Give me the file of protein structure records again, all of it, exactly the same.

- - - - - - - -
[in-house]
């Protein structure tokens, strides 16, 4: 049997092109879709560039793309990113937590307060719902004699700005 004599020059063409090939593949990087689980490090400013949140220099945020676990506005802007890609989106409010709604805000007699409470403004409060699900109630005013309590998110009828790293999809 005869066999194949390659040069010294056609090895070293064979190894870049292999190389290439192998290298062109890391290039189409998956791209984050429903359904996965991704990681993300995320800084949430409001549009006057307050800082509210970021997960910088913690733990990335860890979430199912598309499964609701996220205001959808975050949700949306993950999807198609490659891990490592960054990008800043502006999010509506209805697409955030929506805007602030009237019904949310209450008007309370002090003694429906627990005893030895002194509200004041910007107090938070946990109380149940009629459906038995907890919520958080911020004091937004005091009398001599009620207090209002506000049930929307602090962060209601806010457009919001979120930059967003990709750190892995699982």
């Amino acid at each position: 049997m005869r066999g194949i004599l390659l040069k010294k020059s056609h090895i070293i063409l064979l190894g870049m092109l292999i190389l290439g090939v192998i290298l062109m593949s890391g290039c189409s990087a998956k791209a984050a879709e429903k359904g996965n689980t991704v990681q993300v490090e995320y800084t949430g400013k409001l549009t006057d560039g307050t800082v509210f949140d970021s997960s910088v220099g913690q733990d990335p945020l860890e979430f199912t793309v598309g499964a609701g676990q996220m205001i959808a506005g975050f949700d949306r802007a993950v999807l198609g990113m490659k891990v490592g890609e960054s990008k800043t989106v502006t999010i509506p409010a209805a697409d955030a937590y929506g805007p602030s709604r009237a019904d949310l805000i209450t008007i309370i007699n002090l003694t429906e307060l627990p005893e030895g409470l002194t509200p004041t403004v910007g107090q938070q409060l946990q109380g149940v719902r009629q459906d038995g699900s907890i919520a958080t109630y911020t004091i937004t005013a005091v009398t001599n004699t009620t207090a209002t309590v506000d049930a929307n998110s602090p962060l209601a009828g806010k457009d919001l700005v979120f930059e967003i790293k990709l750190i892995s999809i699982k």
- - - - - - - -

[in-house]
């Protein structure tokens, strides 16, 4: 049997092109879709560039793309990113937590307060719902004699700005 004599020059063409090939593949990087689980490090400013949140220099945020676990506005802007890609989106409010709604805000007699409470403004409060699900109630005013309590998110009828790293999809 005869066999194949390659040069010294056609090895070293064979190894870049292999190389290439192998290298062109890391290039189409998956791209984050429903359904996965991704990681993300995320800084949430409001549009006057307050800082509210970021997960910088913690733990990335860890979430199912598309499964609701996220205001959808975050949700949306993950999807198609490659891990490592960054990008800043502006999010509506209805697409955030929506805007602030009237019904949310209450008007309370002090003694429906627990005893030895002194509200004041910007107090938070946990109380149940009629459906038995907890919520958080911020004091937004005091009398001599009620207090209002506000049930929307602090962060209601806010457009919001979120930059967003990709750190892995699982």
């Amino acid at each position: 049997m005869r066999g194949i004599l390659l040069k010294k020059s056609h090895i070293i063409l064979l190894g870049m092109l292999i190389l290439g090939v192998i290298l062109m593949s890391g290039c189409s990087a998956k791209a984050a879709e429903k359904g996965n689980t991704v990681q993300v490090e995320y800084t949430g400013k409001l549009t006057d560039g307050t800082v509210f949140d970021s997960s910088v220099g913690q733990d990335p945020l860890e979430f199912t793309v598309g499964a609701g676990q996220m205001i959808a506005g975050f949700d949306r802007a993950v999807l198609g990113m490659k891990v490592g890609e960054s990008k800043t989106v502006t999010i509506p409010a209805a697409d955030a937590y929506g805007p602030s709604r009237a019904d949310l805000i209450t008007i309370i007699n002090l003694t429906e307060l627990p005893e030895g409470l002194t509200p004041t403004v910007g107090q938070q409060l946990q109380g149940v719902r009629q459906d038995g699900s907890i919520a958080t109630y911020t004091i937004t005013a005091v009398t001599n004699t009620t207090a209002t309590v506000d049930a929307n998110s602090p962060l209601a009828g806010k457009d919001l700005v979120f930059e967003i790293k990709l750190i892995s999809i699982k």